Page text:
Azithromycin: MORDOR & beyond, one drug to rule them all?
Peter Doherty Institute – Melbourne Children’s Global Health Forum
Zoom link: https://unimelb.zoom.us/j/318624002?pwd=c2tCUlF0c0Q3YWRTaEUvUzJ5Rmo1Zz09
MCGH-Doherty Institute Global Health Seminar Series is a quarterly seminar series co-convened by the Peter Doherty Institute for Infection and Immunity and Melbourne Children’s Global Health to provide a forum for updates and conversations about key issues in infection and immunity research for global health. All are welcome!
Speakers: Professor Fiona Russell is a paediatrician. She is Director of the Child and Adolescent Health PhD Program, Department of Paediatrics, The University of Melbourne; and Group Leader for the Asia-Pacific Health group at MCRI. Her research interest is to provide evidence to make decisions to improve child health outcomes in low-income countries, especially related to vaccine preventable diseases. She leads a clinical trial of azithromycin in labour to prevent maternal and infant infections in Fiji.
Stephen Rogerson is Professor of Medicine in the Department of Medicine, University of Melbourne. His laboratory is based in the university’s Doherty Institute. His interests include the pathogenesis of malaria in pregnant women and young children, and the prevention of malaria in pregnancy. He has long-established research links in Malawi and Papua New Guinea.
Dr John Hart is a clinical researcher with a background in tropical medicine and international health. He works at the Melbourne School of Population and Global Health, with a current focus on verbal autopsy and cause of death data in Papua New Guinea. He has experience conducting clinical trials in sub-Saharan Africa and Asia, with the University of Oxford and The London School of Hygiene and Tropical Medicine, most recently on the MORDOR trial in Malawi.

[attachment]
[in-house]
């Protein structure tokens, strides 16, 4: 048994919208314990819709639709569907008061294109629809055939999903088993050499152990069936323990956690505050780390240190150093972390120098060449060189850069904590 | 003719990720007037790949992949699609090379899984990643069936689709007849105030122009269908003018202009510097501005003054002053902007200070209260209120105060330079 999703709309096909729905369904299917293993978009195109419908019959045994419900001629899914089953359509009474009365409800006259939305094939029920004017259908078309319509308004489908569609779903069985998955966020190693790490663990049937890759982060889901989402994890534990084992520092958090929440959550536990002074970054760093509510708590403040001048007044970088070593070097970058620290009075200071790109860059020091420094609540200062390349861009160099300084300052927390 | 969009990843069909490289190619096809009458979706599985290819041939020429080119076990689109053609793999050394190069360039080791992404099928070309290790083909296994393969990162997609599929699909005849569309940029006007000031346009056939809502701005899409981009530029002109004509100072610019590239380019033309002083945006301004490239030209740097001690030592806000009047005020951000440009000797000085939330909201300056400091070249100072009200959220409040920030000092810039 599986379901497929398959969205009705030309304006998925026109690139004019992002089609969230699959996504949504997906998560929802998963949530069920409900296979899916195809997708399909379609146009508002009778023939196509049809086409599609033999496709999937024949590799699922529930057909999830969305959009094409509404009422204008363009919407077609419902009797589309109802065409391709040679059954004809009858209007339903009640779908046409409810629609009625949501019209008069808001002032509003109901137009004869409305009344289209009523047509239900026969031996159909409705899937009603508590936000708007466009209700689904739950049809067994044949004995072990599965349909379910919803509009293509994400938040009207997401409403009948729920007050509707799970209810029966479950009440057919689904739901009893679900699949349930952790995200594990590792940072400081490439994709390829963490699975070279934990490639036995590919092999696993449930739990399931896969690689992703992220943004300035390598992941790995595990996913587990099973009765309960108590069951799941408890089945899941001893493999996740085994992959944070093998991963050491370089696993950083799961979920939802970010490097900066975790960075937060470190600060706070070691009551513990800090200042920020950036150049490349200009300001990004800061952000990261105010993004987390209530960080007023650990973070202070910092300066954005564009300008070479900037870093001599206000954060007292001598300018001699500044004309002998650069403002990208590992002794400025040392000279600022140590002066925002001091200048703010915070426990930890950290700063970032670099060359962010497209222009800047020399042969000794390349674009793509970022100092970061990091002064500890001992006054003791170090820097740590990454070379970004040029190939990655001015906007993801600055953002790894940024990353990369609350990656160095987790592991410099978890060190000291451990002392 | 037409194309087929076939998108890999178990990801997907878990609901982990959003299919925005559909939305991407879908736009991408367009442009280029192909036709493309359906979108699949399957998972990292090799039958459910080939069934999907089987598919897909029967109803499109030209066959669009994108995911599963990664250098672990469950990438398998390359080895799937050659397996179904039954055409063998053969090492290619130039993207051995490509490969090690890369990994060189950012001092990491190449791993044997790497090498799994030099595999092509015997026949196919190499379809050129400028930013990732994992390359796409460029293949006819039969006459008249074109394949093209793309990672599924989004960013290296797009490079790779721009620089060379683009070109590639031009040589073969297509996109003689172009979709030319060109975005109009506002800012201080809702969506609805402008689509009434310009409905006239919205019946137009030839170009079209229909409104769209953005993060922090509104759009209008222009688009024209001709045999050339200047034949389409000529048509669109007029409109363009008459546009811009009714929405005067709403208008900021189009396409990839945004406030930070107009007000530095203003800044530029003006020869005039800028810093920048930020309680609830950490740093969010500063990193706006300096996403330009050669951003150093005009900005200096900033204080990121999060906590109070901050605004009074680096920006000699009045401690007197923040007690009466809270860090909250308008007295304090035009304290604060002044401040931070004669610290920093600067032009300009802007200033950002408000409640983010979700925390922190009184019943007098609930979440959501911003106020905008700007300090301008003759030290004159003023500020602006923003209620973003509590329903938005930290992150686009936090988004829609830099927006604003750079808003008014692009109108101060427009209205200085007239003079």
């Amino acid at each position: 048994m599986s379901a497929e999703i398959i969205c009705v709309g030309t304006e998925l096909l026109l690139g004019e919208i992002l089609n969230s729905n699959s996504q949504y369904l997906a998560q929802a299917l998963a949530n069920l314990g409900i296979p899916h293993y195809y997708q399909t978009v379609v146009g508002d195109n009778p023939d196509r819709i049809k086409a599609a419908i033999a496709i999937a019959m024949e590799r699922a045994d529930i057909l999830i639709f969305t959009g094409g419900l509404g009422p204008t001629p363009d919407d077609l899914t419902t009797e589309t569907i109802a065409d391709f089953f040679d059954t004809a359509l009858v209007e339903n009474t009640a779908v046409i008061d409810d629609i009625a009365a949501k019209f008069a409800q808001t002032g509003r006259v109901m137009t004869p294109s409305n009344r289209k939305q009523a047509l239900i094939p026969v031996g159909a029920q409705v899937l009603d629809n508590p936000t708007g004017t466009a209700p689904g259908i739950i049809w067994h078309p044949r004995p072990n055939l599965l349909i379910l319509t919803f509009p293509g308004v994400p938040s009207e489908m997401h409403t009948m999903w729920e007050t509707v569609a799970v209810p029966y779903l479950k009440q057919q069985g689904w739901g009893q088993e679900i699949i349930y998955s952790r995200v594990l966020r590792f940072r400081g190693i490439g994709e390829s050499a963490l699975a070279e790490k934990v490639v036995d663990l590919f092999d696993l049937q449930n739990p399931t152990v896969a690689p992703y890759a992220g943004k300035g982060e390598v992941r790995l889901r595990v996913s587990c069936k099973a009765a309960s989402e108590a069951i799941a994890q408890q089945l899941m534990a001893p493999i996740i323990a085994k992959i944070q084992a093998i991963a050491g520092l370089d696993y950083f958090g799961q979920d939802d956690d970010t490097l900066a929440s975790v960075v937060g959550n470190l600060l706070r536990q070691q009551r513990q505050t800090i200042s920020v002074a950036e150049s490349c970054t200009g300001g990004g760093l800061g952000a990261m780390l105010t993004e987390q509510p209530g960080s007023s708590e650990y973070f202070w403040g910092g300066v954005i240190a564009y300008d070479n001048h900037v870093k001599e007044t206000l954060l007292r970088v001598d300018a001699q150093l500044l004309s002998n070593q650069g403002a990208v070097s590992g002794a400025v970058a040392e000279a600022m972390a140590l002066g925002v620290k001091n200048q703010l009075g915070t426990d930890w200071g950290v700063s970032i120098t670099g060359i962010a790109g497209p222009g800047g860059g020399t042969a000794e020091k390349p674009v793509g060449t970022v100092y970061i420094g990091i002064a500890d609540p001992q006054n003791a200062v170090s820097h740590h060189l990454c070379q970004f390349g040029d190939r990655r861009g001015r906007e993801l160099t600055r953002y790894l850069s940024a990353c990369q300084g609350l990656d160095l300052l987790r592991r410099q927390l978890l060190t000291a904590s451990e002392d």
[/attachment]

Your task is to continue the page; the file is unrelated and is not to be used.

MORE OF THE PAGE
Chair: Professor Andrew Steer is the Co-Chair of Melbourne Children’s Global Health. His research interests centre on neglected tropical diseases and the control of group A streptococcal disease in low- and middle-income countries, with specific interests in public health efforts at controlling rheumatic heart disease, impetigo and scabies; understanding the pathogenesis of acute rheumatic fever; and developing a group A streptococcal vaccine for use globally.
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Throughout the Covid-19 response and recovery, Partnership for Maternal, Newborn & Child Health (PMNCH) is urging governments to protect and promote the health, well-being and rights of women, children and adolescents through strengthened political commitment, policies and domestic resource mobilization and financing. Read more about the PMNCH’s Call to Action on Covid-19. Melbourne Children’s Global Health is a member of PMNCH.
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